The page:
Yoder, John Howard. A light to the nations. Pp. 14-18.
Peachey, Paul. The end of Christendom. Pp. 19-23.
Klaassen, Walter. The preacher and preaching. Pp. 24-32.
Redekop, Calvin. Postulates concerning religious intentional ethnic groups. Pp. 33-37.
Klassen, William. Discipleship and church order: a review and discussion. Pp. 38-43.
[Yoder, John Howard]. Marginalia. Pp. 44-48.
Lochmann, Jan M. Christian thought in the age of the Cold War. Pp. 5-12.
The unconditional yea of the Gospel
1. The curtailment of the promise of the Gospel
2. The curtailment of the claim of the Gospel
3. The curtailment of the Gospel as the point of entry for Cold War into the church.
4. Banning Cold War from the church
Gaillard, Albert. Christians and Marxists. Pp. 13-20.
Drimmelen, Katharina van. Where are the Firemen? Pp. 21-25.
1. Communism, a challenge to Christianity
2. Communism has to be taken seriously
3. Communism as an Atheism
4. Communism promotes a classless anti-capitalistic society.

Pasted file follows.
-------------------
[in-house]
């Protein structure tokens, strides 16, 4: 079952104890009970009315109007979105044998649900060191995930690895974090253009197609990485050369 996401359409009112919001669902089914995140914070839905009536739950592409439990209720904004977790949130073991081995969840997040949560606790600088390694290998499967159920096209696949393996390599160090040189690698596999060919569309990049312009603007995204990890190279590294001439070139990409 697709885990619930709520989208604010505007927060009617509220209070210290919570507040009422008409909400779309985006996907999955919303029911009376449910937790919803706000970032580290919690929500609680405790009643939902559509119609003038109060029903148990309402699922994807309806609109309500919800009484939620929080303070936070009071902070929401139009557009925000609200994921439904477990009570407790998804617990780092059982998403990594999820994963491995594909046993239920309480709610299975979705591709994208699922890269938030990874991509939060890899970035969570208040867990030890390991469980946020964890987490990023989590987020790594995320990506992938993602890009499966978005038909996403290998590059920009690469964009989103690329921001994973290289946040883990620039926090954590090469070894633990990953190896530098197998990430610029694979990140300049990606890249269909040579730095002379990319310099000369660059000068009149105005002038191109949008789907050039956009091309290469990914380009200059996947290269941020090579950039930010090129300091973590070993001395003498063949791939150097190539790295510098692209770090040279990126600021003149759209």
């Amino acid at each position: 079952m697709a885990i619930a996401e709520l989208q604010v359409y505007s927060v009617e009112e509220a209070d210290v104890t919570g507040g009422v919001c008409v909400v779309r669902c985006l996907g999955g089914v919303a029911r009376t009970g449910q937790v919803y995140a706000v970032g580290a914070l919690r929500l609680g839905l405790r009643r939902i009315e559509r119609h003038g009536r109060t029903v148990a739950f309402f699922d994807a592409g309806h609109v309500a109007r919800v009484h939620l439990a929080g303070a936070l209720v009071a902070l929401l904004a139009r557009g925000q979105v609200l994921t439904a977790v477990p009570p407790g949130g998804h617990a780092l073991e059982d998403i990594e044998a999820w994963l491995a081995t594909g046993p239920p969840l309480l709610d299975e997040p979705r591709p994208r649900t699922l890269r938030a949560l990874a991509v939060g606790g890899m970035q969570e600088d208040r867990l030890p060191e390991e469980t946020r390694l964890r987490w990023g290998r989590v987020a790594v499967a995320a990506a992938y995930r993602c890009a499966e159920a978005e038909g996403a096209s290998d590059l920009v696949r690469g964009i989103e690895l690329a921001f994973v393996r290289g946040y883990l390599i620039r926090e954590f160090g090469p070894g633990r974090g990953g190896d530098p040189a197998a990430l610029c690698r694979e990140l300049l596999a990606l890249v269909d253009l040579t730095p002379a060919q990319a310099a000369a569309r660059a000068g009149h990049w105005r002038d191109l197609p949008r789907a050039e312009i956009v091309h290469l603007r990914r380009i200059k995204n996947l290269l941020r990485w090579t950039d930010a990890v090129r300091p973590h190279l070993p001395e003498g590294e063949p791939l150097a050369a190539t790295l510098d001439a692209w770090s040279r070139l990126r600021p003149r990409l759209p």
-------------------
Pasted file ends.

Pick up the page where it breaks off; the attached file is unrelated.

5. Communism hitting the weak spots of Christianity
6. Communism, a challenge?
Yoder, John Howard. The Christian answer to Communism. Pp. 26-31.
1. The answer is repentance
2. The answer is no answer
3. The answer is Christ
[Yoder, John Howard]. Marginalia. Pp. 32-39.
1. Marxism is a humanism
2. Marxism is Western
3. Marxism is the rod of God
4. Marxism, where politically dominant, is to be accepted by Christians as constituting the “higher powers” of Romans 13
Barth, Karl. Poverty. Pp. 5-7.
Murray, Andrew. The poverty of Christ. Pp. 8-14.
Mehl, R. Money. Pp. 15-21.
Vogt, Virgil. God or Mammon. Pp. 22-58.
2. Accumulating possessions (Matthew 6:19-21).
3. Insurance (Ps. 23:1)
4. Voluntary indebtedness (I Cor. 7:23)
5. Brotherly sharing (Acts. 4:32)
6. Church institutions – A Post Script
[Yoder, John Howard]. Marginalia. P. 59.
Harder, Leland. Changing forms of the church and her witness.
1. The indictments against the church
2. The quest for remedies
3. New forms of the congregation
Miller, John W. The renewal of the church. Pp. 32-50.
[Yoder, John Howard]. Marginalia: a syllabus of issues. Pp. 51-56.
1. Leland Harder’s basic stance
2. Leland Harder’s new forms
3. John Miller’s indictment: apostasy
4. John Miller’s diagnosis: hypocrisy
5. Thus saith the Lord
6. The Christian style of life
Meyer, Albert J. & Klaassen, Walter. Church and Mennonite colleges.
1. The Church’s mandate in the words of Christ
2. Binding and loosing
2. Sociological forms assumed by the church
3. The church and the Mennonite college
4. The sponsoring denomination
5. Academic community and spiritual community
6. Freedom of decision
7. Division: an inevitable consequence of freedom of decision